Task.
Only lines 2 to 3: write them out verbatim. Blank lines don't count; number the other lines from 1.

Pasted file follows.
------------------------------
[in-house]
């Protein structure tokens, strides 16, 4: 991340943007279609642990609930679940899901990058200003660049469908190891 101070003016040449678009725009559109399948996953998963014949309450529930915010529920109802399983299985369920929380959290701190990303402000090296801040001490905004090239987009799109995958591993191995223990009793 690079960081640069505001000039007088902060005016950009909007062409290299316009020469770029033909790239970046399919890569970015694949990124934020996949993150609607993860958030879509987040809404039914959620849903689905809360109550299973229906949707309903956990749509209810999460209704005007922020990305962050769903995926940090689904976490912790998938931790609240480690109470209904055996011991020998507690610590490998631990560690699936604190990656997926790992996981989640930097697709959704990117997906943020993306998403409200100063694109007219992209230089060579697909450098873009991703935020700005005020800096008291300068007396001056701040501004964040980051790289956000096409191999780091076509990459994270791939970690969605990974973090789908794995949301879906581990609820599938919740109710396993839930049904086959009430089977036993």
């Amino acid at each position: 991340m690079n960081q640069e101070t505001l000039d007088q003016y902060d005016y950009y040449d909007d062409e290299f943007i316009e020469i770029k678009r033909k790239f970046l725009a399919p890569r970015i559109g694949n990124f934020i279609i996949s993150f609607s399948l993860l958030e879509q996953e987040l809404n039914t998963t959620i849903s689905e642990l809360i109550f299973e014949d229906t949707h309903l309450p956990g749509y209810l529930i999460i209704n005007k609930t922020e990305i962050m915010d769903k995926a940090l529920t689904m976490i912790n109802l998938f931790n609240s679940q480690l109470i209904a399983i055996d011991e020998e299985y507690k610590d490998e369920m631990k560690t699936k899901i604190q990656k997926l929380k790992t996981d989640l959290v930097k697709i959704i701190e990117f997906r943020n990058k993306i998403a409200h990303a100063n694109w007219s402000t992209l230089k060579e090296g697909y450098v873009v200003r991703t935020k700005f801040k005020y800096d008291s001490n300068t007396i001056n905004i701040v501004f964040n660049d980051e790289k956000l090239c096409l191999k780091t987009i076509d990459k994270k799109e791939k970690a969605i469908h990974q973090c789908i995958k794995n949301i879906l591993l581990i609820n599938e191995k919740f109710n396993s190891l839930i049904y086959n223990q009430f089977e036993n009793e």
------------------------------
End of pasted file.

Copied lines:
């Protein structure tokens, strides 16, 4: 991340943007279609642990609930679940899901990058200003660049469908190891 101070003016040449678009725009559109399948996953998963014949309450529930915010529920109802399983299985369920929380959290701190990303402000090296801040001490905004090239987009799109995958591993191995223990009793 690079960081640069505001000039007088902060005016950009909007062409290299316009020469770029033909790239970046399919890569970015694949990124934020996949993150609607993860958030879509987040809404039914959620849903689905809360109550299973229906949707309903956990749509209810999460209704005007922020990305962050769903995926940090689904976490912790998938931790609240480690109470209904055996011991020998507690610590490998631990560690699936604190990656997926790992996981989640930097697709959704990117997906943020993306998403409200100063694109007219992209230089060579697909450098873009991703935020700005005020800096008291300068007396001056701040501004964040980051790289956000096409191999780091076509990459994270791939970690969605990974973090789908794995949301879906581990609820599938919740109710396993839930049904086959009430089977036993």
């Amino acid at each position: 991340m690079n960081q640069e101070t505001l000039d007088q003016y902060d005016y950009y040449d909007d062409e290299f943007i316009e020469i770029k678009r033909k790239f970046l725009a399919p890569r970015i559109g694949n990124f934020i279609i996949s993150f609607s399948l993860l958030e879509q996953e987040l809404n039914t998963t959620i849903s689905e642990l809360i109550f299973e014949d229906t949707h309903l309450p956990g749509y209810l529930i999460i209704n005007k609930t922020e990305i962050m915010d769903k995926a940090l529920t689904m976490i912790n109802l998938f931790n609240s679940q480690l109470i209904a399983i055996d011991e020998e299985y507690k610590d490998e369920m631990k560690t699936k899901i604190q990656k997926l929380k790992t996981d989640l959290v930097k697709i959704i701190e990117f997906r943020n990058k993306i998403a409200h990303a100063n694109w007219s402000t992209l230089k060579e090296g697909y450098v873009v200003r991703t935020k700005f801040k005020y800096d008291s001490n300068t007396i001056n905004i701040v501004f964040n660049d980051e790289k956000l090239c096409l191999k780091t987009i076509d990459k994270k799109e791939k970690a969605i469908h990974q973090c789908i995958k794995n949301i879906l591993l581990i609820n599938e191995k919740f109710n396993s190891l839930i049904y086959n223990q009430f089977e036993n009793e």